Google’s profit misses some estimates; shares decline
Google Inc. reported first-quarter profit that fell short of some analysts’ estimates as ad sales didn’t grow enough to satisfy investors. The shares fell in late trading.
Net income rose 37 percent to $1.96 billion, or $6.06 a share, from $1.42 billion, or $4.49, a year earlier, the company said Thursday. Leaving out costs such as stock-based compensation, profit was $6.76 a share. Estimates compiled by Bloomberg were as high as $6.91.
Google, grappling with rising competition from companies such as Microsoft Corp., is ramping up investments to buoy its competitive edge. The company, which announced six acquisitions this year, may not be adhering to the same financial discipline it had during the financial crisis, said Colin Gillis, an analyst at BGC Financial in New York.
“Their focus has scattered out a bit,” said Gillis. “They are spending more.”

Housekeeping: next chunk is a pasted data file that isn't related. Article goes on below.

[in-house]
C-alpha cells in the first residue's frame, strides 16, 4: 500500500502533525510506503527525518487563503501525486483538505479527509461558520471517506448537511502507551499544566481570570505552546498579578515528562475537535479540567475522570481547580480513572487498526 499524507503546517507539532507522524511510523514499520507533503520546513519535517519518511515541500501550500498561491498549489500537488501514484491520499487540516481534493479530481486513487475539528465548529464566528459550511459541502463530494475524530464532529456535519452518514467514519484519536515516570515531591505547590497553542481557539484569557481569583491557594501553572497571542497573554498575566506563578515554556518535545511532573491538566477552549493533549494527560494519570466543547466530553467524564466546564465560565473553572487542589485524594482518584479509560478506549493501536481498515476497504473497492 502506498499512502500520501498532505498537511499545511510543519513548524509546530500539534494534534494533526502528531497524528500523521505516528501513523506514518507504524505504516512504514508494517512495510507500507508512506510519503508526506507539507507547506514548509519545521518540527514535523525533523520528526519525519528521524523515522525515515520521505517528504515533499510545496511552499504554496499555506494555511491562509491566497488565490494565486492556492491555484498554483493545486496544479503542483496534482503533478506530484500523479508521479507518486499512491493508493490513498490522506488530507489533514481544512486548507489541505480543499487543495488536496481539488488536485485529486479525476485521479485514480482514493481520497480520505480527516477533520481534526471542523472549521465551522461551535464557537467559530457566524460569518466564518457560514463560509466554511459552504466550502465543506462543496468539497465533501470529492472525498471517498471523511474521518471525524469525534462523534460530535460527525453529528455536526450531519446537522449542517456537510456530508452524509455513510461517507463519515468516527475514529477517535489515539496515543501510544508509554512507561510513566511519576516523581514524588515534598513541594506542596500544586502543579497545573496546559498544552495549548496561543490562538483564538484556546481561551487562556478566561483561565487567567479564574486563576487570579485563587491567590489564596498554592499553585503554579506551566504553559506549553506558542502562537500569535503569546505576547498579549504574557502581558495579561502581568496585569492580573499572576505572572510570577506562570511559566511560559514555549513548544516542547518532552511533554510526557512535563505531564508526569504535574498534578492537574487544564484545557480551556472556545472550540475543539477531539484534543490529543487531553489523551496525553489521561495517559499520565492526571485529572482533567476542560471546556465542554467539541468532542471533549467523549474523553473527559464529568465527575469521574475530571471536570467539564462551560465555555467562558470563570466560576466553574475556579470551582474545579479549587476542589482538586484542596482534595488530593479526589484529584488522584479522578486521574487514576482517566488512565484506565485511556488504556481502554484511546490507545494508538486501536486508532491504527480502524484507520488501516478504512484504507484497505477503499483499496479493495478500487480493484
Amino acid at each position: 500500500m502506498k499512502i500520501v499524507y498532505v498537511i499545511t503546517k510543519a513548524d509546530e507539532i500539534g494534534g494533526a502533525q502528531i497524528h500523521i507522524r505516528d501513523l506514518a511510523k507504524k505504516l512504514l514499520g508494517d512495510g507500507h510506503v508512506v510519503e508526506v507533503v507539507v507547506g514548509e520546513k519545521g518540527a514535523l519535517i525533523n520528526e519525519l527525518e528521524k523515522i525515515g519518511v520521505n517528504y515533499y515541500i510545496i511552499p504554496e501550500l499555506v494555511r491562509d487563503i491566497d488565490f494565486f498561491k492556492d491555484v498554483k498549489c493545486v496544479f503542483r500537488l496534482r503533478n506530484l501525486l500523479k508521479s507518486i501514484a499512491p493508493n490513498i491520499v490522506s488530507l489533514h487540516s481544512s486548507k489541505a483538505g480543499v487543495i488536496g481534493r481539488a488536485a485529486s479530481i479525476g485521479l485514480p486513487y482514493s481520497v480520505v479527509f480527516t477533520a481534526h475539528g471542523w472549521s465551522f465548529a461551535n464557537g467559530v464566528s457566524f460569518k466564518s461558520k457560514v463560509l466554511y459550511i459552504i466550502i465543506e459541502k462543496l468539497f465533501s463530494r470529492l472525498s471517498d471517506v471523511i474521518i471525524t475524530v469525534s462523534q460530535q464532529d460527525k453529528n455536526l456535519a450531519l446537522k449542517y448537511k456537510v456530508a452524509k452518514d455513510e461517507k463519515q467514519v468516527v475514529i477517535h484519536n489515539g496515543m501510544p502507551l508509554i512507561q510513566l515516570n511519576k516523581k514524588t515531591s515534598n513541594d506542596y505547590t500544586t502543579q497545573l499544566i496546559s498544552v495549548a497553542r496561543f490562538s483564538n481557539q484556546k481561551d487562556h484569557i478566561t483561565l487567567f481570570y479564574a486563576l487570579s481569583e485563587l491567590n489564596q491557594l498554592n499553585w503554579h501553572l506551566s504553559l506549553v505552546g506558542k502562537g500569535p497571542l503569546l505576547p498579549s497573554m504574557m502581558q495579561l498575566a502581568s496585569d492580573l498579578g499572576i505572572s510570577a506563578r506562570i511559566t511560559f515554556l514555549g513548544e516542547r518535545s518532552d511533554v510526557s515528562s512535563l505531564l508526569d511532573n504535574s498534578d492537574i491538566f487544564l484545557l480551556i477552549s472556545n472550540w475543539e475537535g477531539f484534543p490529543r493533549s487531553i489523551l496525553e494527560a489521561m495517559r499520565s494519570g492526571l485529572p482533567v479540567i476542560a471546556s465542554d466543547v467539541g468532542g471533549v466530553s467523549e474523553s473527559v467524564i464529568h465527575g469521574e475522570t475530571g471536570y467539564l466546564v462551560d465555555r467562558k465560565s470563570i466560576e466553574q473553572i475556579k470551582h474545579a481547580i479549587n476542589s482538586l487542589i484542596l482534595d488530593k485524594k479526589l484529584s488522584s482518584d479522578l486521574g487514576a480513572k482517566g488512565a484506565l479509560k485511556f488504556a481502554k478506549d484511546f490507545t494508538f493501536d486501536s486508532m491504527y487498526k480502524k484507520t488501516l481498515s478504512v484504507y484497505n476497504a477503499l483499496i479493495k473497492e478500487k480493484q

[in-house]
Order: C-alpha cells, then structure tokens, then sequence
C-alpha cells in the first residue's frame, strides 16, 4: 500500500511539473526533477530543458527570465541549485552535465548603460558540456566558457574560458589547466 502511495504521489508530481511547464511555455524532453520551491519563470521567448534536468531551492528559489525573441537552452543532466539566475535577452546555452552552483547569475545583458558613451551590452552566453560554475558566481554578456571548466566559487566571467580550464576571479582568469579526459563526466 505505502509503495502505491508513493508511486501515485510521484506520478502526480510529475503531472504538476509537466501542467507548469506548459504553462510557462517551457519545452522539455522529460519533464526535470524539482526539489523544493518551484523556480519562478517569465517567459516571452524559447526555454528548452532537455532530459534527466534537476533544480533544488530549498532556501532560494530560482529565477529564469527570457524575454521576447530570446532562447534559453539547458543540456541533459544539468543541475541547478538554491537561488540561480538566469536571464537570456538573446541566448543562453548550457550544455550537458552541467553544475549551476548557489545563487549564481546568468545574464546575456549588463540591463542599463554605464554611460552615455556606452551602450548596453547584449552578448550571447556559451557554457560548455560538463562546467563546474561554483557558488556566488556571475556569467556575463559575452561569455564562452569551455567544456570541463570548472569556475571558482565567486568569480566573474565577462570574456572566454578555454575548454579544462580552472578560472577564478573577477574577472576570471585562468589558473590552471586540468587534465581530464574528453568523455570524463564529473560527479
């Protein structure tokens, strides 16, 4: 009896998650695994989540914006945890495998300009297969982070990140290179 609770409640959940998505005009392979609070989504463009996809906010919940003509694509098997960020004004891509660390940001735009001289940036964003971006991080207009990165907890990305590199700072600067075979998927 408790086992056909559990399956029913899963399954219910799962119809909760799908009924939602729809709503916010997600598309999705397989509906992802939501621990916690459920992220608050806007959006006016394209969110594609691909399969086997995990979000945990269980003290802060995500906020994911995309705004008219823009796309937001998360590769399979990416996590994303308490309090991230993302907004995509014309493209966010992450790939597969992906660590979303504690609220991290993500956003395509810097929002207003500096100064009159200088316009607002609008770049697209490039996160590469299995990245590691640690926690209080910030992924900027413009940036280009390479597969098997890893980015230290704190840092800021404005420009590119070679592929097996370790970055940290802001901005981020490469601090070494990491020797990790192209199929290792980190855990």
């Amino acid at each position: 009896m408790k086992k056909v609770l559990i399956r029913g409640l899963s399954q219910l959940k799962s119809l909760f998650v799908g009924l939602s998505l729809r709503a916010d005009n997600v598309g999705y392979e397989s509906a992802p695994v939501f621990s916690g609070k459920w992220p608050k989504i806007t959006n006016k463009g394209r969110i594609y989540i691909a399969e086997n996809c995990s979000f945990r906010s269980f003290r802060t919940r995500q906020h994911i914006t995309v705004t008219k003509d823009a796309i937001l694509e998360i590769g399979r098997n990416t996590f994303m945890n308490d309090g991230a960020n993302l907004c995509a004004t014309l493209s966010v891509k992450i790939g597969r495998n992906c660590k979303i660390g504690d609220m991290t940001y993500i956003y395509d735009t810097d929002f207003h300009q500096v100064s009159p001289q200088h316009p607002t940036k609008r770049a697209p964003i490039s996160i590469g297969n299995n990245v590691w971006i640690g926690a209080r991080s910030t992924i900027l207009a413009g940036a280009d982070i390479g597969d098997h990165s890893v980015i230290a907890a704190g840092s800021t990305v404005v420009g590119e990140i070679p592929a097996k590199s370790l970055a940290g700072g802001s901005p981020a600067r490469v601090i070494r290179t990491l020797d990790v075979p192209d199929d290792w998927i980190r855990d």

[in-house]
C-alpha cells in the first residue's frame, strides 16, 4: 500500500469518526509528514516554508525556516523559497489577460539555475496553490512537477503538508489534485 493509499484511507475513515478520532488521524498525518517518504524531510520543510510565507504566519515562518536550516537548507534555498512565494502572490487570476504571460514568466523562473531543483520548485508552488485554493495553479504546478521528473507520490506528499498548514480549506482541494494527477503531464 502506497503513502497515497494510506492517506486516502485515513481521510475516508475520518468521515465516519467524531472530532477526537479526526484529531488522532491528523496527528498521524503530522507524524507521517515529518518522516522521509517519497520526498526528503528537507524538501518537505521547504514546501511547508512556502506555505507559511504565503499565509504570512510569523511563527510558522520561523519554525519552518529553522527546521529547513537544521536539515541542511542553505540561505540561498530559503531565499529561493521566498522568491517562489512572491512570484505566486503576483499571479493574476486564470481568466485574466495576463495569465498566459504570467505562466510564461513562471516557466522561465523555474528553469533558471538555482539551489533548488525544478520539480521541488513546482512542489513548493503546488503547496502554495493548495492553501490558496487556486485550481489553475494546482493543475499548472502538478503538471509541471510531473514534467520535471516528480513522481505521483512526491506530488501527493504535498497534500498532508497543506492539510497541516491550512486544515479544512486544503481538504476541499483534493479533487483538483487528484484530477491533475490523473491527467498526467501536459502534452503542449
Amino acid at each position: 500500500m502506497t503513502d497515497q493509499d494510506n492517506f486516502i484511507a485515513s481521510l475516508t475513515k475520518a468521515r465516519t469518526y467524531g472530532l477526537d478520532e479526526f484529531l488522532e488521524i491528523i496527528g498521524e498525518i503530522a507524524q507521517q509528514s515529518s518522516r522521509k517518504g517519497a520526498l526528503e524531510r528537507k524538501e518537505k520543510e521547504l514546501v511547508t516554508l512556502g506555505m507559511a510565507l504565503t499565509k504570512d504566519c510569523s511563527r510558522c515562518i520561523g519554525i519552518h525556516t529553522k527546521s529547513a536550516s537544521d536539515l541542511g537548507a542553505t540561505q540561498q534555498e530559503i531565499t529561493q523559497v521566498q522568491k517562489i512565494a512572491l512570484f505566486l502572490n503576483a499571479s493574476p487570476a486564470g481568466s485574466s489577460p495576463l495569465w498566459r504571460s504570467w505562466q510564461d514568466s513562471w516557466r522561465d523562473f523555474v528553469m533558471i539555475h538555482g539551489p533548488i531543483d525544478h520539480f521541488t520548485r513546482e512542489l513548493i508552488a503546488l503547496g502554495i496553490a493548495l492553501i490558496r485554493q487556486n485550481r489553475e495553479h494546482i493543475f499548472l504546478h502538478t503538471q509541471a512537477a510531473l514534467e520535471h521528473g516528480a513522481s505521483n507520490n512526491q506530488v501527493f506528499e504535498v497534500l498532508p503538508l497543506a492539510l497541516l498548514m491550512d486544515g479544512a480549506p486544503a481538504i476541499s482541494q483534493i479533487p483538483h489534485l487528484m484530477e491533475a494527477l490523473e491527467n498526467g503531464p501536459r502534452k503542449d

Excluding revenue passed on to partner sites, sales of $5.06 billion compared with the average $4.95 billion prediction. Estimates ranged as high as $5.12 billion.
Google, based in Mountain View, Calif., fell 3% in after-hours trading to $577.65. It had climbed $6.30 to $595.30 at the close of regular trading.
While Google has maintained its lead in search, its share declined to 65.1 percent in March from 65.5 percent a month earlier, according to ComScore Inc. That’s the biggest one-month decline since January of last year.
Microsoft, benefiting from its new Bing search engine, had 11.7 percent share, up from 11.5 percent. Yahoo Inc. reversed six months of declines and posted a market share of 16.9 percent, up from 16.8 percent. The two companies signed a 10-year search agreement last year to compete with Google.
Google could face regulatory challenges with its planned acquisition of mobile-ad company AdMob for $750 million. U.S. regulators vetting the deal have sought sworn declarations from Google competitors and advertisers, indicating the government may challenge the deal, people with direct knowledge of the matter said last month.
Still, the company will be challenged to grow in China -- the world’s largest Internet market. Last month, Google shuttered its mainland China search site and redirected users to its Hong Kong site. The decision was made after the company’s systems endured cyber attacks. Google competes with Baidu Inc. in China.